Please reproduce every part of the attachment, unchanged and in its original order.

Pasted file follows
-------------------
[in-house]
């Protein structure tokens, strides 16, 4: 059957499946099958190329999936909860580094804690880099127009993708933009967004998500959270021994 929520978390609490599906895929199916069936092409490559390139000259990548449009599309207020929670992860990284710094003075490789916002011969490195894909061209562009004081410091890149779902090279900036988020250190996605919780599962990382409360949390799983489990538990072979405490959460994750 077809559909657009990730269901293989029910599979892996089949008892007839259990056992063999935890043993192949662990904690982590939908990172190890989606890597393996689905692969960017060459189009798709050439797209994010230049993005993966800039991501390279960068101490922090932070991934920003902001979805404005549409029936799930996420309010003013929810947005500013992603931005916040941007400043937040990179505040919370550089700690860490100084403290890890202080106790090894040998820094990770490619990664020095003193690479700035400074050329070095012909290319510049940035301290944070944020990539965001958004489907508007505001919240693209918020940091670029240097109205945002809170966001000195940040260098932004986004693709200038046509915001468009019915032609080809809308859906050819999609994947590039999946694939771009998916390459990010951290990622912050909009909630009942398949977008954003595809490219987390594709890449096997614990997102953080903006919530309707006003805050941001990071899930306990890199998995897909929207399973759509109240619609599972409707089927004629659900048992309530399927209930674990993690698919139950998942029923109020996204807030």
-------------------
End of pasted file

[in-house]
């Protein structure tokens, strides 16, 4: 059957499946099958190329999936909860580094804690880099127009993708933009967004998500959270021994 929520978390609490599906895929199916069936092409490559390139000259990548449009599309207020929670992860990284710094003075490789916002011969490195894909061209562009004081410091890149779902090279900036988020250190996605919780599962990382409360949390799983489990538990072979405490959460994750 077809559909657009990730269901293989029910599979892996089949008892007839259990056992063999935890043993192949662990904690982590939908990172190890989606890597393996689905692969960017060459189009798709050439797209994010230049993005993966800039991501390279960068101490922090932070991934920003902001979805404005549409029936799930996420309010003013929810947005500013992603931005916040941007400043937040990179505040919370550089700690860490100084403290890890202080106790090894040998820094990770490619990664020095003193690479700035400074050329070095012909290319510049940035301290944070944020990539965001958004489907508007505001919240693209918020940091670029240097109205945002809170966001000195940040260098932004986004693709200038046509915001468009019915032609080809809308859906050819999609994947590039999946694939771009998916390459990010951290990622912050909009909630009942398949977008954003595809490219987390594709890449096997614990997102953080903006919530309707006003805050941001990071899930306990890199998995897909929207399973759509109240619609599972409707089927004629659900048992309530399927209930674990993690698919139950998942029923109020996204807030």